There are special times when something so captivating, imaginative and refreshing happens onstage, that you’re transported to another world. This is certainly the case with Vancouver Opera’s The Overcoat - A Musical Tailoring. This brilliant contemporary opera, co-produced with Canadian Stage and Tapestry Opera, is a whimsical interpretation of the 1942 short story by Ukrainian-born Russian author Nicolai Gogol.
Like many classic Russian tales, the heart of The Overcoat’s story is dark and somewhat disturbing. But Vancouver Opera’s production takes this dark and disturbing essence and runs with it in a way that’s so clever and entertaining that you can’t help but smile throughout he entire show.
The story centres on Akakiy, a hard-working, slightly deranged accountant who makes little money and doesn’t have much going for him. He wears a tattered overcoat and is bullied by his co-workers. As fate would have it, he is eventually able to afford a new overcoat from his drug-addicted, alcoholic tailor, and what happens next is life changing.
This production is staged in a curious way. There are mental asylum patients running around the stage throughout the show, serving as the show’s storytelling chorus. Some of them even climb up onto stage from the orchestra pit. Kudos to the show’s movement director, Wendy Gorling, who has done a brilliant job using movement to bring this quirky interpretation to life. The overall effect is a very animated, cartoonish presentation. The characters are larger than life. There’s even a superbly done dance between Akikiy and his new overcoat when they first meet – yes, you read that right!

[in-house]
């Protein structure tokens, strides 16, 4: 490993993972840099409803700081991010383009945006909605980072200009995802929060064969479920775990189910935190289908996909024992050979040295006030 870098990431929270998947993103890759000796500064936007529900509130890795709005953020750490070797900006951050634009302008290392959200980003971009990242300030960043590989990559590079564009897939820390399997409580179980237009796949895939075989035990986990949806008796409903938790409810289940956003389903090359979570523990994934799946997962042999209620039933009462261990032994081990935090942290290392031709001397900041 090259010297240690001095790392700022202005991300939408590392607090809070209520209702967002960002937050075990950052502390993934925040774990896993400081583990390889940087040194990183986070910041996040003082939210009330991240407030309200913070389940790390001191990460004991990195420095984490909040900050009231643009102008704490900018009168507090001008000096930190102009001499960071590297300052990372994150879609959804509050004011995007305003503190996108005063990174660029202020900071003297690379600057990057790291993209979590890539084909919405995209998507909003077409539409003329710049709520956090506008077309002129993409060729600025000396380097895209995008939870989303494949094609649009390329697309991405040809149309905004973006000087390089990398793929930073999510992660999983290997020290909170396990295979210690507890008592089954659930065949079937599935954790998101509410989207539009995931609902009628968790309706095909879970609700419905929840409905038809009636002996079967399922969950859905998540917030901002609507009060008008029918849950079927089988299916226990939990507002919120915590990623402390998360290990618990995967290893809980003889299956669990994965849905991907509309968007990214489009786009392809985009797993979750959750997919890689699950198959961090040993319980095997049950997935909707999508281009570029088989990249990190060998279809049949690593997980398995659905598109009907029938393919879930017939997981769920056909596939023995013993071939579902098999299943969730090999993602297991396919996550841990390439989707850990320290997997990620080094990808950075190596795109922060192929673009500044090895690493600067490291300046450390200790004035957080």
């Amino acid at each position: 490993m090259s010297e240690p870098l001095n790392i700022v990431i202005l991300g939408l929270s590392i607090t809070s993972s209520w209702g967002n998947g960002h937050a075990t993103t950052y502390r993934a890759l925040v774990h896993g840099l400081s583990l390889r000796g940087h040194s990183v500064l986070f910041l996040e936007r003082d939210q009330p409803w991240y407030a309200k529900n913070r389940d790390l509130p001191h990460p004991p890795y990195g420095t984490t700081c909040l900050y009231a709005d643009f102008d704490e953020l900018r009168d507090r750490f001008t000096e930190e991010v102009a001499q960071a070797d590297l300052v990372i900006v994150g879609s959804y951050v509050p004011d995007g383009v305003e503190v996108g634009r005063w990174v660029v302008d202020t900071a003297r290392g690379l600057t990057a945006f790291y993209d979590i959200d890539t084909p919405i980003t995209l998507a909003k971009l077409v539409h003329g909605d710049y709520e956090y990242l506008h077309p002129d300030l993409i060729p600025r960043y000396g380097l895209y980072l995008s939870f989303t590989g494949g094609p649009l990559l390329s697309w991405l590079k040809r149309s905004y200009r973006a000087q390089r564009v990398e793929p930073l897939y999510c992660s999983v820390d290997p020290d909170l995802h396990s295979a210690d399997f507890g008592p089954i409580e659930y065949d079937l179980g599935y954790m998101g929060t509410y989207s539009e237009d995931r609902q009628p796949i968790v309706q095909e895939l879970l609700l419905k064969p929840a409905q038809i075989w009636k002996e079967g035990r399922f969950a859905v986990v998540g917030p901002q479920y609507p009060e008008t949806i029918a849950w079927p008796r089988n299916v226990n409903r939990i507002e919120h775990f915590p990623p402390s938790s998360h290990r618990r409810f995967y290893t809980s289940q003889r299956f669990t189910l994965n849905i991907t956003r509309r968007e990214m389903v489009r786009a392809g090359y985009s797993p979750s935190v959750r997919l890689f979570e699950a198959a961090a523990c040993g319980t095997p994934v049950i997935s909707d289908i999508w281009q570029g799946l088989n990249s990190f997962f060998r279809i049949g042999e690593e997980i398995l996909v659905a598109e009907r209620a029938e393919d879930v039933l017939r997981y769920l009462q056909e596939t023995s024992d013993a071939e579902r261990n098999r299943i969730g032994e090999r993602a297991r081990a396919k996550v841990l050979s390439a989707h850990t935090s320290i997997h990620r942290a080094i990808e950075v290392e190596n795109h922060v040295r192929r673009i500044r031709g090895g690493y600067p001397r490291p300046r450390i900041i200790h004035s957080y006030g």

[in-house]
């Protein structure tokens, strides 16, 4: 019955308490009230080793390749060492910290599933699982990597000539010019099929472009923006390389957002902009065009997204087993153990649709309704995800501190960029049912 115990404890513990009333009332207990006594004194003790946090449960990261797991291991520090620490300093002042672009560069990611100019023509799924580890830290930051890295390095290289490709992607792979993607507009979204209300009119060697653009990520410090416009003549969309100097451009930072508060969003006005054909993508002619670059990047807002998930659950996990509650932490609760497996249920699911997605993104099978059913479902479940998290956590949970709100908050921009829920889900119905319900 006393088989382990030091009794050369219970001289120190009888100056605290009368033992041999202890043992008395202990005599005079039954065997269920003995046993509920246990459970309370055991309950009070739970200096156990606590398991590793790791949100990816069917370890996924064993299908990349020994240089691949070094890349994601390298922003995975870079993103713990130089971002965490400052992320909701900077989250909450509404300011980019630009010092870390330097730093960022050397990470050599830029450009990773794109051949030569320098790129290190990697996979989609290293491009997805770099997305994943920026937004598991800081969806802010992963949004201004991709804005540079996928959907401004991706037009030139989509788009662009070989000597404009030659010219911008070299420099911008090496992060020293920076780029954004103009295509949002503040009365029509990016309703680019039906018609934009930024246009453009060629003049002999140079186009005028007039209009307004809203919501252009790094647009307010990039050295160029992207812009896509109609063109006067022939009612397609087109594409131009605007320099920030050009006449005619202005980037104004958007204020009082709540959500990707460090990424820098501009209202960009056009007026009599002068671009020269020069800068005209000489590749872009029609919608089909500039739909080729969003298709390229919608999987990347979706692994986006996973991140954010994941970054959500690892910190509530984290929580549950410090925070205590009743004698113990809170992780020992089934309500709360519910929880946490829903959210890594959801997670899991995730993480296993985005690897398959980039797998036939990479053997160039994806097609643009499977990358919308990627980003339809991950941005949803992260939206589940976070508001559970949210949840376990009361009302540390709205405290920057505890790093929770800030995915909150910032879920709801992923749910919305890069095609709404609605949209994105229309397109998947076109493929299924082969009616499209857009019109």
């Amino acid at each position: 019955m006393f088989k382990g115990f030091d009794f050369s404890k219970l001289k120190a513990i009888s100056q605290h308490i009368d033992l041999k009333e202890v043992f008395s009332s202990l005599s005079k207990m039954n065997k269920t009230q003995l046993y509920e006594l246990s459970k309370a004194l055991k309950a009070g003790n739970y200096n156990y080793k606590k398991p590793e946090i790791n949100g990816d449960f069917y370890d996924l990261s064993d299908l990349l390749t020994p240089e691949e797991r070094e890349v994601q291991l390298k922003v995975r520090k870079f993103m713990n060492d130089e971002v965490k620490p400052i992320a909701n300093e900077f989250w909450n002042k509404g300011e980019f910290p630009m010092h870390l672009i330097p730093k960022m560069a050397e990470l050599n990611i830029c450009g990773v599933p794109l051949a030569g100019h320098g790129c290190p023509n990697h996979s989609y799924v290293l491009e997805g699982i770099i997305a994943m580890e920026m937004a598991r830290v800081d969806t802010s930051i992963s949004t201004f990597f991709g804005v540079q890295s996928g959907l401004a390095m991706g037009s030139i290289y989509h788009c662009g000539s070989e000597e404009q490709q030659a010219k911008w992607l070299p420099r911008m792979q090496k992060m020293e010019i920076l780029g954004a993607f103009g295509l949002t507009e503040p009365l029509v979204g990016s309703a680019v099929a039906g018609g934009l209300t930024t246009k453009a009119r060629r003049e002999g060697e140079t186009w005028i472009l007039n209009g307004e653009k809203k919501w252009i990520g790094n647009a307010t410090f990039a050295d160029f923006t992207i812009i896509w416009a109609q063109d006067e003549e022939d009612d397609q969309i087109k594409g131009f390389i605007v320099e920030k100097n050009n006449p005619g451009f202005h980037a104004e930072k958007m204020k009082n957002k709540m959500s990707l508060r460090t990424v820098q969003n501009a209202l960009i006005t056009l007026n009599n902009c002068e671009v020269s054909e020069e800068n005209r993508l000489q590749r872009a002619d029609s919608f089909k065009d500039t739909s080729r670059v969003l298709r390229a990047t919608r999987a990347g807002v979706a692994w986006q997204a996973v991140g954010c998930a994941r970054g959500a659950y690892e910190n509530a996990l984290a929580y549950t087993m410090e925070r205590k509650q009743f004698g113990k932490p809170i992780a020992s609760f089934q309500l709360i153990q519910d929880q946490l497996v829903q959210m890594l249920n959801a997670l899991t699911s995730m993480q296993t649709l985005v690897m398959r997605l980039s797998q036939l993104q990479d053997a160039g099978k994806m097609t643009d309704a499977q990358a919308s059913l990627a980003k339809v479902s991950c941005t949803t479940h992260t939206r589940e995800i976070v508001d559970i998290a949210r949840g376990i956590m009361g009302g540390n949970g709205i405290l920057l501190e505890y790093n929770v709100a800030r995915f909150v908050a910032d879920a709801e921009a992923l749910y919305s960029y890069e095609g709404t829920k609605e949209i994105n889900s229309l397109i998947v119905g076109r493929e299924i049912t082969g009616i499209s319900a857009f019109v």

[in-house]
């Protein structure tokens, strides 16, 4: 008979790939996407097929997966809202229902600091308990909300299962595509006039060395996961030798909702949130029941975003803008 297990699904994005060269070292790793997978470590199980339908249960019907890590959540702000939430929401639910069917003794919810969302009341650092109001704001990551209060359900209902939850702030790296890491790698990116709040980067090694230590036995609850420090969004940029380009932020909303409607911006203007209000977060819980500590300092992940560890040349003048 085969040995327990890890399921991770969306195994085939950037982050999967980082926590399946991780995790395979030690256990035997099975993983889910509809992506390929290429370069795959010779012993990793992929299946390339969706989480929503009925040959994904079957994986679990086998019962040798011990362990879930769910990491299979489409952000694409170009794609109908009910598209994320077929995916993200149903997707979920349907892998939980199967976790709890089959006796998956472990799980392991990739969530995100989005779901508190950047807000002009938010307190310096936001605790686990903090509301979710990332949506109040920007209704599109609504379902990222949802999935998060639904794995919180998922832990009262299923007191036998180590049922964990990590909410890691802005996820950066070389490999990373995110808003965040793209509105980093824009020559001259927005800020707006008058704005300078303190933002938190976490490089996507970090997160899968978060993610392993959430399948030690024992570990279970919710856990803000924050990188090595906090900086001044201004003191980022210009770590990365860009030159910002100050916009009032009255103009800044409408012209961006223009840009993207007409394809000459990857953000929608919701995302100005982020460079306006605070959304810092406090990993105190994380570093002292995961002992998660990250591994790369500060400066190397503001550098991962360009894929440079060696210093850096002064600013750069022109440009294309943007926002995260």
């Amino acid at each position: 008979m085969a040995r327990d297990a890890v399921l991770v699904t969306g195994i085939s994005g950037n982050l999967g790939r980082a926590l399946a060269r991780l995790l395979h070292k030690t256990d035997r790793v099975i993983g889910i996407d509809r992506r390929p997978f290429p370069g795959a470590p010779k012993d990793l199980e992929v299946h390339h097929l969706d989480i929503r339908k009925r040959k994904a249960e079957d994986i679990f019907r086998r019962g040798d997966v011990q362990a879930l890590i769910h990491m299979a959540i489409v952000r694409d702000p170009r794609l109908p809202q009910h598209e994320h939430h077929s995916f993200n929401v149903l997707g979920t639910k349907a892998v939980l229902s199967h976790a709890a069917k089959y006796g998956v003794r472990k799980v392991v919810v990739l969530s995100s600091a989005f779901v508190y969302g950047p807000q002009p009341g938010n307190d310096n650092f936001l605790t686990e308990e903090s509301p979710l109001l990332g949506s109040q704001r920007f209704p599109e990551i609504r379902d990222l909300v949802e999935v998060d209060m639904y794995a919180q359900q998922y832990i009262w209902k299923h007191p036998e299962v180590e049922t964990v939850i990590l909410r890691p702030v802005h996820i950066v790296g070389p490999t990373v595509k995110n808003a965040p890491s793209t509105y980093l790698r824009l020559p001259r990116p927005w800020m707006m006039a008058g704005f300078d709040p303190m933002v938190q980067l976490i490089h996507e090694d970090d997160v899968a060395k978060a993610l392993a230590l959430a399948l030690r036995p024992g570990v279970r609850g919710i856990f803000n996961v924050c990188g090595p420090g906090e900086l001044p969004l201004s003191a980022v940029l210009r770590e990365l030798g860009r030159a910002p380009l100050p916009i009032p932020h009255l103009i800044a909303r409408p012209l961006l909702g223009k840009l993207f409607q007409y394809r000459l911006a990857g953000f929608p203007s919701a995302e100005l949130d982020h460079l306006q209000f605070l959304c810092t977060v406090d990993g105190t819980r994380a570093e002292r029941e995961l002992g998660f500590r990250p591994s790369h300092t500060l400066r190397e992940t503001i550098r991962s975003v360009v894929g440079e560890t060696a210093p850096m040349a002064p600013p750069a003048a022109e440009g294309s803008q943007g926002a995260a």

Geoffrey Sirett is wonderful as the bland Akakiy whose life takes an interesting turn when he receives his new overcoat. Sirett has a pleasing baritone voice and the ability to command your attention with his stage presence – while still appearing bland.
Peter McGillivray is outstanding in his three different roles as Petrovich (the tailor), Head of Dept. (Akikiy’s boss), and Personage (chief police officer). His comic timing is genius and he’s able to wonderfully transform into all three characters in a very distinct way.
Meher Pavri is superb as the Secretary. Not only does she have a beautiful soprano voice, but her characterization and body carriage across the stage is brilliant. Every little detail, down to her finger movements has been wonderfully calculated.
The entire company deserves praise for their over-the-top, highly entertaining performances.
Also deserving of much praise are the creative design team. Scenic designer Ken MacDonald, lighting designer Alan Brodie, and costume designer Nancy Bryant have really done an outstanding job of painting this whimsical, fantastical world. MacDonald gives the set an eerie industrial feel – but in a fantasy-like setting, including the use of lights descending from the ceiling. And Bryant’s costume design is simply next level. Akakiy’s new overcoat pops off the stage with its vibrant colour and design. And the gloriously decadent cocktail dress that Meher Pavri wears in the second act is absolutely ravishing.
Vancouver Opera’s The Overcoat - A Musical Tailoring is a true delight and is a wonderful celebration of creativity, wit and theatrical genius.
Vancouver Opera's The Overcoat - A Musical Tailoring, a co-production with Canadian Stage and Tapestry Opera, runs at the Vancouver Playhouse until May 12. Visit the Vancouver Opera's website for ticket information.